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# Dr. Crock's claims have been not corroborated by other

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Manager
Joined: 03 Aug 2011
Posts: 239

Kudos [?]: 45 [0], given: 12

Location: United States
Concentration: General Management, Entrepreneurship
GMAT 1: 750 Q49 V44
GPA: 3.38
WE: Engineering (Computer Software)
Dr. Crock's claims have been not corroborated by other [#permalink]

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28 Oct 2011, 10:45
Dr. Crock's claims have been not corroborated by other scientists or published in a prestigious journal but have nonetheless garnered a great deal of attention from the public.

Dr. Crock's claims have not been corroborated by other scientists or published in a prestigious journal but have nonetheless garnered a great deal of attention from the public.

as shown in the answer bolded, there are 3 parallel markers. I'm confused at a few things. For the parallel marker "or" it seems to be the two components are "been corroborated by other scientists" and "published in a prestigious journal". They mention a rule in manhattan that a verb form, which i'm guessing "been corroborated" is, can just have the first part "been" striped across its parallel elements so we don't have to repeat it. Also, the "not", "but' markers confuses me. Although it all sounds correct, the "have" is before the "not", so I thought that was not part of the parallel component, but there exists "but have"

thanks

Kudos [?]: 45 [0], given: 12

Manager
Joined: 21 Apr 2011
Posts: 128

Kudos [?]: 47 [0], given: 12

Re: Manhattan GMAT example parallelism [#permalink]

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28 Oct 2011, 11:01
Would help if you post the entire question...thnx

Dr. Crock's claims have not been corroborated by other scientists or published in a prestigious journal but have nonetheless garnered a great deal of attention from the public.

as shown in the answer bolded, there are 3 parallel markers. I'm confused at a few things. For the parallel marker "or" it seems to be the two components are "been corroborated by other scientists" and "published in a prestigious journal". They mention a rule in manhattan that a verb form, which i'm guessing "been corroborated" is, can just have the first part "been" striped across its parallel elements so we don't have to repeat it. Also, the "not", "but' markers confuses me. Although it all sounds correct, the "have" is before the "not", so I thought that was not part of the parallel component, but there exists "but have"

thanks[/quote]

Kudos [?]: 47 [0], given: 12

Manager
Joined: 03 Aug 2011
Posts: 239

Kudos [?]: 45 [0], given: 12

Location: United States
Concentration: General Management, Entrepreneurship
GMAT 1: 750 Q49 V44
GPA: 3.38
WE: Engineering (Computer Software)
Re: Manhattan GMAT example parallelism [#permalink]

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28 Oct 2011, 14:49
Sure, the question is just to fix the sentence. But one thing I didn't mention is it underlines a portion of the question, and says please fix this to fix the overall parallelism.

Dr. Crock's claims have been not corroborated by other scientists or published in a prestigious journal but have nonetheless garnered a great deal of attention from the public.

then the question says basically the underlined portion has a parallelism problem, fix it.

Kudos [?]: 45 [0], given: 12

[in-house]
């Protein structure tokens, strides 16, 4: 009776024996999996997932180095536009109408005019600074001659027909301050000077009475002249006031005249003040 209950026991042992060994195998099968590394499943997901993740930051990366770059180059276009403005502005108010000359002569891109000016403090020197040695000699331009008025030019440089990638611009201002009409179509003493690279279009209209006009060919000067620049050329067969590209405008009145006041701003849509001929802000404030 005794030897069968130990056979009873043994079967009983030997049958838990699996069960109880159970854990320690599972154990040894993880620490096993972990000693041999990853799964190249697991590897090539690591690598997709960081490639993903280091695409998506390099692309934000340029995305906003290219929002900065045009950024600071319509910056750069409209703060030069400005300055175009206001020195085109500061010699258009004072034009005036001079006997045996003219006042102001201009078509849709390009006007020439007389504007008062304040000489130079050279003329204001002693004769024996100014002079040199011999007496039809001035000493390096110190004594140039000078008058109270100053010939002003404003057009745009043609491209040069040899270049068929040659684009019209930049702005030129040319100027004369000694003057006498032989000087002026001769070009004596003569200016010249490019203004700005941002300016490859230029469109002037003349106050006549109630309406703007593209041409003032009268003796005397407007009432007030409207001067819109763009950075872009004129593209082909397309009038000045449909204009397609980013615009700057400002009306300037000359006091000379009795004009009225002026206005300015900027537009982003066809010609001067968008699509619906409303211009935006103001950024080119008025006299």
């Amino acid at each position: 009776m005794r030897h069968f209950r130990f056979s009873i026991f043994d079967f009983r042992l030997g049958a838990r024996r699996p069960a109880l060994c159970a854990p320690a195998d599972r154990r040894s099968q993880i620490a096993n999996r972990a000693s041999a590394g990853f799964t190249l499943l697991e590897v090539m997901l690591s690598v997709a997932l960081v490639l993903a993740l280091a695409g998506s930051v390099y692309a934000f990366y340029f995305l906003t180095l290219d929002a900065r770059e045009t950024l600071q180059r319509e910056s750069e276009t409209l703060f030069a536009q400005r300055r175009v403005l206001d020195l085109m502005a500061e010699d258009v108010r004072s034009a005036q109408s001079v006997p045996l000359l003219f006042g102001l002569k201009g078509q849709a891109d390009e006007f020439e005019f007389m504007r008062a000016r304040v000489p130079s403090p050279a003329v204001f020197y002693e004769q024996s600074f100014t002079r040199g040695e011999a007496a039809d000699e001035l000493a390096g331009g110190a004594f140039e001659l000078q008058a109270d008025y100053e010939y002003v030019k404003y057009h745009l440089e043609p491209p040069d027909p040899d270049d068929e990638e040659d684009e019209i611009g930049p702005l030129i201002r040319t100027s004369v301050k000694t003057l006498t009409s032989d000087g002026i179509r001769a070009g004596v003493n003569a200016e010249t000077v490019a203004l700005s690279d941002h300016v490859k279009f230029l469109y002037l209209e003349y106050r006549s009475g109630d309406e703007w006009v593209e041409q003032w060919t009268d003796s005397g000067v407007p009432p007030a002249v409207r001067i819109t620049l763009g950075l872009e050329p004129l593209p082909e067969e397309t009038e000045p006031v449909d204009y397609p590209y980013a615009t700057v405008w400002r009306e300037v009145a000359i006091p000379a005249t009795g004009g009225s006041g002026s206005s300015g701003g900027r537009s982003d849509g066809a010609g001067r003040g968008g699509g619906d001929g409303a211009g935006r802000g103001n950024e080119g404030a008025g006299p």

Manager
Joined: 21 Apr 2011
Posts: 128

Kudos [?]: 47 [0], given: 12

Re: Manhattan GMAT example parallelism [#permalink]

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29 Oct 2011, 06:02
pinchharmonic wrote:
Sure, the question is just to fix the sentence. But one thing I didn't mention is it underlines a portion of the question, and says please fix this to fix the overall parallelism.

Dr. Crock's claims have been not corroborated by other scientists or published in a prestigious journal but have nonetheless garnered a great deal of attention from the public.

then the question says basically the underlined portion has a parallelism problem, fix it.

Ok. This problem is from Page 60 Manhattan GMAT Parallelism Problem set.

Rule: Some verb or forms derived from verbs have more than one word: was opening, can lose, to increase. You can often split apart these expressions, so that the first word or words count across all elements.

In our context, we can break the sentence in 2 parts.

So part 1 is: Dr. Crock's claims have not been corroborated by other scientists or (BEEN) published in a prestigious journal. (we dont need to use been in the 2nd half because of the rule mentioned above)

Part 2 is: Dr. Crock's claims have not been corroborated by other scientists but have nonetheless garnered a great deal of attention from the public.

The trick is to look out for conjunctions and other parallelism markers, so that you can make the sentence grammatically and structurally equivalent.

Hope this helps.

Kudos [?]: 47 [0], given: 12

Intern
Joined: 02 Jun 2012
Posts: 2

Kudos [?]: [0], given: 0

Re: Dr. Crock's claims have been not corroborated by other [#permalink]

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06 Jan 2013, 05:29
Would it be acceptable to say:

Dr. Crock's claims have been not corroborated by other scientists or published in a prestigious journal but nonetheless garnered a great deal of attention from the public.

So here "Corroborated" is parallel to "Published" via "Or";

and "Corroborated" is parallel to "gained" via "But Nonetheless".

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Re: Dr. Crock's claims have been not corroborated by other   [#permalink] 06 Jan 2013, 05:29
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